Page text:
Paulo wants to be a doctor
Paulo from Jinotega in Nicaragua would like to be a doctor and therefore wants to go to school. Like many other children, he works in the market and in that way helps his family to survive. Often, children and young people are exploited at work and have to suffer violence. The aim of the scheme at the Jinotega Kids' Club is to persuade mothers that school and the leisure activities at the Kids' Club are important for their child's development.
Children and young people have a right to leisure and education
Many children like Paulo work in the markets and in the urban districts of Jinotega and Yali. The Kids' Clubs offer leisure activities like theatre, dance, sports and games. They help the children to understand and develop their social and creative skills. The Kids' Clubs also support the children and young people in talking to their parents and to shopkeepers, the police and their teachers, and they try to improve the young people's situations. Now some retailers are supporting the children by providing food and writing materials. Some even offer them protection from attacks by adults and some complain that the children are becoming too stroppy - surely a good sign.
Children and young people denounce violence and mistreatment
Many children and young people are helpless in the face of mistreatment and abuse. The Kids' Clubs in Jinotega and Yali help them to understand their own degrading and damaging situation and that of others. The aim is to make them aware of the abuse and able to assert their rights. Behaving responsibly when exposing the problems is very important.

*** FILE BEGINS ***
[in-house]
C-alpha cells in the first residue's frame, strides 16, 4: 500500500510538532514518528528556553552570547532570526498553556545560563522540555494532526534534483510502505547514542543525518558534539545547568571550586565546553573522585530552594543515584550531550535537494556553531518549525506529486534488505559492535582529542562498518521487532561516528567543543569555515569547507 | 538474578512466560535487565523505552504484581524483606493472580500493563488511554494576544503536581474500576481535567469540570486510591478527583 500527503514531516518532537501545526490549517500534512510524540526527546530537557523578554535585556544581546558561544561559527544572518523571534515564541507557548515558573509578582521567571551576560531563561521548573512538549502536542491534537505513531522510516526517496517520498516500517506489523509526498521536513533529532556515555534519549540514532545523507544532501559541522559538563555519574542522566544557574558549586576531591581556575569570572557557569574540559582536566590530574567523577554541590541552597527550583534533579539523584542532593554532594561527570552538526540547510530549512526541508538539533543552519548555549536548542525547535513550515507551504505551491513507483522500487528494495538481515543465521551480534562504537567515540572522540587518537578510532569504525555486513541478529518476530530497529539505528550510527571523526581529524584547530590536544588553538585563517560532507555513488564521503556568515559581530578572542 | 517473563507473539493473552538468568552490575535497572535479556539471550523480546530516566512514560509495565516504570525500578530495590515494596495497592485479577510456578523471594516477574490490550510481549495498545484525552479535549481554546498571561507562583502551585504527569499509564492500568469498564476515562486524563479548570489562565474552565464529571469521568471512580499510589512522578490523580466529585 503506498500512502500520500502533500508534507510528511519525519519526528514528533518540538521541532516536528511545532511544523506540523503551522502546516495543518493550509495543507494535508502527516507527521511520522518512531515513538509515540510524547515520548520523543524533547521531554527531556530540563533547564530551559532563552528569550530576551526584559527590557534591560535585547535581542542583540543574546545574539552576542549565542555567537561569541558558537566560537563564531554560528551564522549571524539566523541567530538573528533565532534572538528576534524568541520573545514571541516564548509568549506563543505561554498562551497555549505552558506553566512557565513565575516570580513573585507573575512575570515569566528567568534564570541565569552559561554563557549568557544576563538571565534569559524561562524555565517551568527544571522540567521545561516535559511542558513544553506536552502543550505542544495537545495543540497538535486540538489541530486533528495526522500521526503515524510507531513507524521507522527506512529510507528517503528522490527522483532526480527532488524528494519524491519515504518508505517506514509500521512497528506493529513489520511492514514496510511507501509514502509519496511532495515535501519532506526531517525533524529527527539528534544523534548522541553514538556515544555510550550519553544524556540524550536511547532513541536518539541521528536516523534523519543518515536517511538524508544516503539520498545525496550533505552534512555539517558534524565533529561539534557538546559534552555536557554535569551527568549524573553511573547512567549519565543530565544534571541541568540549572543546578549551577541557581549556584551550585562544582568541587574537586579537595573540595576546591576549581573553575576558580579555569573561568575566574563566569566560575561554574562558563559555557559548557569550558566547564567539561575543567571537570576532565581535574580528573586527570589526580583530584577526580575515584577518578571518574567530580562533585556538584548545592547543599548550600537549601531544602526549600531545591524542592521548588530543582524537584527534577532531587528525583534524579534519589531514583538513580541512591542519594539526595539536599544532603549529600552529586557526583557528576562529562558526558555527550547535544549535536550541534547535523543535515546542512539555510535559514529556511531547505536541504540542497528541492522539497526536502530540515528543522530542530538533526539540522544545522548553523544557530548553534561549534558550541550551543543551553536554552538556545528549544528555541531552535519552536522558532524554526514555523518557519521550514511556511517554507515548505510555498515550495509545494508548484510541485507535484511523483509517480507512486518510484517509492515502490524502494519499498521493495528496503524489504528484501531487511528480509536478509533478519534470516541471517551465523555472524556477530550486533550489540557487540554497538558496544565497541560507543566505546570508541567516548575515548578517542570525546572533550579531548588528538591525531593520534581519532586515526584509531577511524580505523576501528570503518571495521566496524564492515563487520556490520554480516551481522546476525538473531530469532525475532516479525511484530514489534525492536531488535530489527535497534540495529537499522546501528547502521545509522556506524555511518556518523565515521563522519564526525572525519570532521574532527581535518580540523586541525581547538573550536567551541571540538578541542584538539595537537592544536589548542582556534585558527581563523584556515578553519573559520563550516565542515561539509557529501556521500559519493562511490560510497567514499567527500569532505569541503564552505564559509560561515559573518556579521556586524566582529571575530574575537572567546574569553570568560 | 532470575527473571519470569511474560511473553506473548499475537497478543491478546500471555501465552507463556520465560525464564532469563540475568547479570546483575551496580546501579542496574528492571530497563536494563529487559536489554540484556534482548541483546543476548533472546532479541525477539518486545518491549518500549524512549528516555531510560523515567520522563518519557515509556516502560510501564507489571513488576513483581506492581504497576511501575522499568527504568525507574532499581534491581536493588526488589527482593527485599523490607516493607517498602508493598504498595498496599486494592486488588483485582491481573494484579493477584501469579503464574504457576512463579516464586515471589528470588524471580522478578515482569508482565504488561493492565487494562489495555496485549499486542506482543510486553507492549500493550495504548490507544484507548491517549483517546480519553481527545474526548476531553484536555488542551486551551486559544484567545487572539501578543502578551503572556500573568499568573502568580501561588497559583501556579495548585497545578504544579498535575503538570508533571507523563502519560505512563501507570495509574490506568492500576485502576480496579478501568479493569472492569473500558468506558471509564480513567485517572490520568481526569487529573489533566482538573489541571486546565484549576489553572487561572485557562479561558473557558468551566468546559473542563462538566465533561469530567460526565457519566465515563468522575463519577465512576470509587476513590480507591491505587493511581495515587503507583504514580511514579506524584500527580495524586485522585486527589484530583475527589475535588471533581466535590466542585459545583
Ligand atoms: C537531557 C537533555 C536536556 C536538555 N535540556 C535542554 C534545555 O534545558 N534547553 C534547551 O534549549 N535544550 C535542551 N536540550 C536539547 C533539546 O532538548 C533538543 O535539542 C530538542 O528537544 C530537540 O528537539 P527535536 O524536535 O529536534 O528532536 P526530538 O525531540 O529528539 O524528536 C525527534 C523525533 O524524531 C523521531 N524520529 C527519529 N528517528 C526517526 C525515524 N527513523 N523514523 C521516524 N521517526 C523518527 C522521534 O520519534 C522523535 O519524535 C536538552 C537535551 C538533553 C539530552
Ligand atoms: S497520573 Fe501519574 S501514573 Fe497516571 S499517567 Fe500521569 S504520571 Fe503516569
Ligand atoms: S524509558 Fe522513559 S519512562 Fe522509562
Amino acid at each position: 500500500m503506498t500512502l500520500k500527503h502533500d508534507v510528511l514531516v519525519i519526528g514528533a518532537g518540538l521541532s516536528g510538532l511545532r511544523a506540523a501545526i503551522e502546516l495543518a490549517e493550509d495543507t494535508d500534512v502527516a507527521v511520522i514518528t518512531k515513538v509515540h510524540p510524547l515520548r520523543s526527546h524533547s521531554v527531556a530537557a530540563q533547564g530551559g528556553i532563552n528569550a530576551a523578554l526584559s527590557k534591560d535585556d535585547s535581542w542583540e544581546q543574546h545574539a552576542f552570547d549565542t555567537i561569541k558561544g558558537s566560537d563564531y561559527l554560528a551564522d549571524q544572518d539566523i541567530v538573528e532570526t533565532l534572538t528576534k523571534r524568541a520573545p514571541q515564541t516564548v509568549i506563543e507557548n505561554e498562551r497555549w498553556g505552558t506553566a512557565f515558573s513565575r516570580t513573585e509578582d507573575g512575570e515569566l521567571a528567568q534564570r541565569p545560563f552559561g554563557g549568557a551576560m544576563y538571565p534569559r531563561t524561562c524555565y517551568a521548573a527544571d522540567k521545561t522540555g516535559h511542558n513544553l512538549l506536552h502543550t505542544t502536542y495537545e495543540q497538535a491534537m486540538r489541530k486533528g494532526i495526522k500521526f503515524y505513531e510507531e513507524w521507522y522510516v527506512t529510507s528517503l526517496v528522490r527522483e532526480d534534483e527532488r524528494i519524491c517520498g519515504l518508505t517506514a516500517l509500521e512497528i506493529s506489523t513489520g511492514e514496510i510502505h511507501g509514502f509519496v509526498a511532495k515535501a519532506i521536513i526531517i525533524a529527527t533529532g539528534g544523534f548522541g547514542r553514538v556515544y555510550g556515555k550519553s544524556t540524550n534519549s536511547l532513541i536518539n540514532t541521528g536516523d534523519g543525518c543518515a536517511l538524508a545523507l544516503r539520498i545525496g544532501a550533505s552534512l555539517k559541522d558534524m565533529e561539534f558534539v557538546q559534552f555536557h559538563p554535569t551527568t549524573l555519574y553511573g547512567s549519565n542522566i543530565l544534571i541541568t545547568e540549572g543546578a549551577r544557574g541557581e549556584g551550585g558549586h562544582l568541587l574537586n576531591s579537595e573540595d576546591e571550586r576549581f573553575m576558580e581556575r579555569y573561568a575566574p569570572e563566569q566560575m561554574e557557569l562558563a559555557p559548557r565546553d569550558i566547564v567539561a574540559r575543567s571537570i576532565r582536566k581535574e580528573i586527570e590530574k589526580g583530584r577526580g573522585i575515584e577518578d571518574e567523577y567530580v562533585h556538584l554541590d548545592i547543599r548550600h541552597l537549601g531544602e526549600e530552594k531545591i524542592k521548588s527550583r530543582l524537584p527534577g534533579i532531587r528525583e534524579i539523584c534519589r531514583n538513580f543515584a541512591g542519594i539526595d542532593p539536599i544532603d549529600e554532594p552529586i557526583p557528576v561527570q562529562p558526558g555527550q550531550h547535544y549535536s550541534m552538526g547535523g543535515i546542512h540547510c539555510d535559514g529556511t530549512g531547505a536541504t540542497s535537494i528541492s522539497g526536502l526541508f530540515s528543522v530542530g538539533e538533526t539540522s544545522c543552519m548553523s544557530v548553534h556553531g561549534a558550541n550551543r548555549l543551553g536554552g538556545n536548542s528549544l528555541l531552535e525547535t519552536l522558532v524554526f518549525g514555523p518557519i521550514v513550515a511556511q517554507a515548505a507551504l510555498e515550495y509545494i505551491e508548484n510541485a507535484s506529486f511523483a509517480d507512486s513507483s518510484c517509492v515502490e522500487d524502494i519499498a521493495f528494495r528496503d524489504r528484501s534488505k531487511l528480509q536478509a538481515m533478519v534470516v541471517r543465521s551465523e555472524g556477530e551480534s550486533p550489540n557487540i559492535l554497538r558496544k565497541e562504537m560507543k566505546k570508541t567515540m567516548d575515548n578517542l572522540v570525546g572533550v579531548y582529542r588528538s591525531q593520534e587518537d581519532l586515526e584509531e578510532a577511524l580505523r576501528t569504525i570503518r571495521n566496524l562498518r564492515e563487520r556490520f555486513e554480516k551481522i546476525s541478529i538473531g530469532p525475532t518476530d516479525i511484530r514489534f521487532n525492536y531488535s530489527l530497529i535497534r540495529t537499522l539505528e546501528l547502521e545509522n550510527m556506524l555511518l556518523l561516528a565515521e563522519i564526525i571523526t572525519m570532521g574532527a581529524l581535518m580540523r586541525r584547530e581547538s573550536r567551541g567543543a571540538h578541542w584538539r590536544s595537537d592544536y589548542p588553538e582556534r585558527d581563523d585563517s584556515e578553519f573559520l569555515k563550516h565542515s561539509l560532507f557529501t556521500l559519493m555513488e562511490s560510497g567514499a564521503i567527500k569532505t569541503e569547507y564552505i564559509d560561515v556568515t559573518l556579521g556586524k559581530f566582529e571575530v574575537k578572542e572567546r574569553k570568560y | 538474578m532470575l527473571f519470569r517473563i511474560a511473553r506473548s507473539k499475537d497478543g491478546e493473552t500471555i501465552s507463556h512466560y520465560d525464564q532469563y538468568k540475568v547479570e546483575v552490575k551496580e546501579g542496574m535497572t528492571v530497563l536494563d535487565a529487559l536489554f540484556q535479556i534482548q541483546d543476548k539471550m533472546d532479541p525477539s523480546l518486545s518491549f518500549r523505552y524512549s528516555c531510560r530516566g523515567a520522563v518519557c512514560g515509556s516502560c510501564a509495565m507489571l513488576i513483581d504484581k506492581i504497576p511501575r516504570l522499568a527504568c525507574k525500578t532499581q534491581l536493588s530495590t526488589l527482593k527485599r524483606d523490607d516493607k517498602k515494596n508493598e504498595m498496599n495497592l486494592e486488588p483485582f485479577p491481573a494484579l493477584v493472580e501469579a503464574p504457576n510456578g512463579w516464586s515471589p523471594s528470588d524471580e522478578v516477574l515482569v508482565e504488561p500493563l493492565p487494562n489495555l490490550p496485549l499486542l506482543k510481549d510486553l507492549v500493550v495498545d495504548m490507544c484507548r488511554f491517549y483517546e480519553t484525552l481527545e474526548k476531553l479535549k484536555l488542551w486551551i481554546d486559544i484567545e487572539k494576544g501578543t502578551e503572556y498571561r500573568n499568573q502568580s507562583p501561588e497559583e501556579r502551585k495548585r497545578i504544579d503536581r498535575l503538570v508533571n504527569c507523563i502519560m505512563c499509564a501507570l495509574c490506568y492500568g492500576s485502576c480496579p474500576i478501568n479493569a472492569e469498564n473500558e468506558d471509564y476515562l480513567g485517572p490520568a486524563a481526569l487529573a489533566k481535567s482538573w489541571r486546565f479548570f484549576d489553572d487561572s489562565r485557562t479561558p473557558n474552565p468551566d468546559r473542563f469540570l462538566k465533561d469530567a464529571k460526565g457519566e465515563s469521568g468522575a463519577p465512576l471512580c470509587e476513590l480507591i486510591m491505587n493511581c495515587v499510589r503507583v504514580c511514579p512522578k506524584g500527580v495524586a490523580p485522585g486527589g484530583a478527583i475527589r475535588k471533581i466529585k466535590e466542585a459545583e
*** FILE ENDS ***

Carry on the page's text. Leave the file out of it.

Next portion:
Playing an active role themselves
The Kids' Clubs work closely with 600 children, young people and carers and offer one-to-one and group psychosocial support. The Kids' Club teams also support children and young people when they go to the authorities or appear in court.
To prevent a repeat of the trauma, the Kids' Clubs organise training courses for school officials, the police, and the municipal and judicial authorities. Young people also produce radio broadcasts and theatre shows to talk about their rights and raise awareness of the need to prevent violence.
Looking forward, looking back
The Kids' Clubs reach about 4,000 girls, boys and adolescents in the town markets in Jinotega and Yali, in the most disadvantaged districts and at six primary and secondary schools. In the future, they will continue to offer children and young people leisure activities there, help them to denounce violence and mistreatment and support them in negotiations with their parents, teachers, shopkeepers and the town authorities.
It will continue to be a challenge to make the ministers and authorities address the concerns of working children. The local authorities are extremely overworked and there is a shortage of qualified and sensitive staff. This is partly why the Kids' Clubs offer further training for the employees of local authorities and practical work placements for students.